Debating the Science of Vaccines
The H1N1 vaccine is now available to the public, but instead of making plans to get the vaccine, many families are writing it off and encouraging other families to do the same.
This, and an increasing trend among young, educated parents to question the safety and necessity of childhood vaccinations, has me worried that parents are missing the big picture.
Vaccines have been so effective they’ve become their own worst enemies. They’ve been so good at preventing disease that people don’t realize that the disease still exists.
A story in the New York Times on Thursday, “Swine Flu Shots Revive a Debate About Vaccines” attempted to take a “balanced” look at the – to vaccinate or not to vaccinate – situation.
The problem is, a “balanced” story suggests there are two sides and thus both need to be represented. I don’t feel there are two sides. There is only one. Vaccines save lives.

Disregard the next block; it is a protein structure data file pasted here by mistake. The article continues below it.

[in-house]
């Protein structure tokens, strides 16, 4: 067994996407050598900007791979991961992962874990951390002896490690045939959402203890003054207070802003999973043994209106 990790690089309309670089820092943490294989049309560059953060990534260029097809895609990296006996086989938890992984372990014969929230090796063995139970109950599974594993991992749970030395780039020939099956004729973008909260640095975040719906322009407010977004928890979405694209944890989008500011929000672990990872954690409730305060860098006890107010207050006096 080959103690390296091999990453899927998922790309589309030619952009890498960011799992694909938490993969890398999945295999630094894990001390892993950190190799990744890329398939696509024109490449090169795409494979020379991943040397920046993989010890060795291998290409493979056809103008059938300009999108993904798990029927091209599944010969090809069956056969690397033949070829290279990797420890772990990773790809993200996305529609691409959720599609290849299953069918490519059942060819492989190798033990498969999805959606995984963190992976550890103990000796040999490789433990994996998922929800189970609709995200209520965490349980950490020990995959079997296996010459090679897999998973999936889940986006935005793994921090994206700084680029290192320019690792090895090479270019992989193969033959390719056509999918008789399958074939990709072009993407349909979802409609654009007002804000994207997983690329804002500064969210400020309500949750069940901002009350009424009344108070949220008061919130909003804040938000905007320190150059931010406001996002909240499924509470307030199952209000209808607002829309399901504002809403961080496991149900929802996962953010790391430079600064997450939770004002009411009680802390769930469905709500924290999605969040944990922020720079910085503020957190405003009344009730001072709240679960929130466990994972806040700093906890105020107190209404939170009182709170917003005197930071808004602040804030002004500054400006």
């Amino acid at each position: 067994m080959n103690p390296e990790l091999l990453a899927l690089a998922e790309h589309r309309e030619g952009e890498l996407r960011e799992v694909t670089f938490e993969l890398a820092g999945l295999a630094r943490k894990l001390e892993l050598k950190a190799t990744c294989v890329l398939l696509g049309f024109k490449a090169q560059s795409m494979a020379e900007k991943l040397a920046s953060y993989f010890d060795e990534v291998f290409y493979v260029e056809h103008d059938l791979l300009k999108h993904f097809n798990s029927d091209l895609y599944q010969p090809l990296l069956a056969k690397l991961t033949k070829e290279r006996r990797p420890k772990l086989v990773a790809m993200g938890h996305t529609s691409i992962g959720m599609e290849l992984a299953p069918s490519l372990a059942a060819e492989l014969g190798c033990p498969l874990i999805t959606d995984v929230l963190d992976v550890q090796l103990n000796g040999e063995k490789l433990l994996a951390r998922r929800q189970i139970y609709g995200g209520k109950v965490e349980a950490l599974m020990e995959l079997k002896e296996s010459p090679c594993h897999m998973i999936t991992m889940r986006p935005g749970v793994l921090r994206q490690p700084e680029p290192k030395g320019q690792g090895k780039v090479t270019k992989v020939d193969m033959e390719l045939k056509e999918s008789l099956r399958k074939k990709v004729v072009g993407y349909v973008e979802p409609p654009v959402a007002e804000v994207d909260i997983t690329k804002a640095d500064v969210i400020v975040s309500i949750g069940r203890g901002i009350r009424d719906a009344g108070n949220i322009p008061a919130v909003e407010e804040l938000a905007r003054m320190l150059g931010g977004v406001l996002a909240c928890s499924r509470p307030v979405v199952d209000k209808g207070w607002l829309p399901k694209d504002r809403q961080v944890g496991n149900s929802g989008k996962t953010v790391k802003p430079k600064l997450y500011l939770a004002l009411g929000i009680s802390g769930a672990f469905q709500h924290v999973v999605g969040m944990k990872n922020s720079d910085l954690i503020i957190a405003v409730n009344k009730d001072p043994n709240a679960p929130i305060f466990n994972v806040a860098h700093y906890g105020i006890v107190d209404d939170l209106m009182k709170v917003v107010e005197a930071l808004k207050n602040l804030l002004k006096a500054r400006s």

My opinion is that we continue to have a controversy because the media is willing to pay credence to unproven accusations about the dangers of vaccines. Unfortunately, this results in people believing there is a controversy when I do not believe a controversy exists.
There are many well intentioned, but misinformed, people propagating the misinformation based largely on their celebrity status.
The continued concern and confusion about vaccines is worrisome to me, especially in light of the recent Special Masters cases that stated there was no connection between vaccines and the conditions for which the families were suing. I am afraid that people are going to die because of misinformation that led them to decide not to receive a vaccine.
I know parents struggle to ensure they are making the right decision for their children. Vaccinating your child is a right decision. I encourage every parent to look past the propaganda and fame of those opposed to vaccines and listen to the doctors who work every day to improve the health of children.
Robert W. Frenck, Jr, MD, is board certified in both pediatrics and infectious diseases. Dr. Frenck is an acknowledged authority in infectious diseases and has authored over 60 articles and book chapters on the subject. His current research interests include therapeutic and vaccine clinical trials with a special interest in enteric diseases.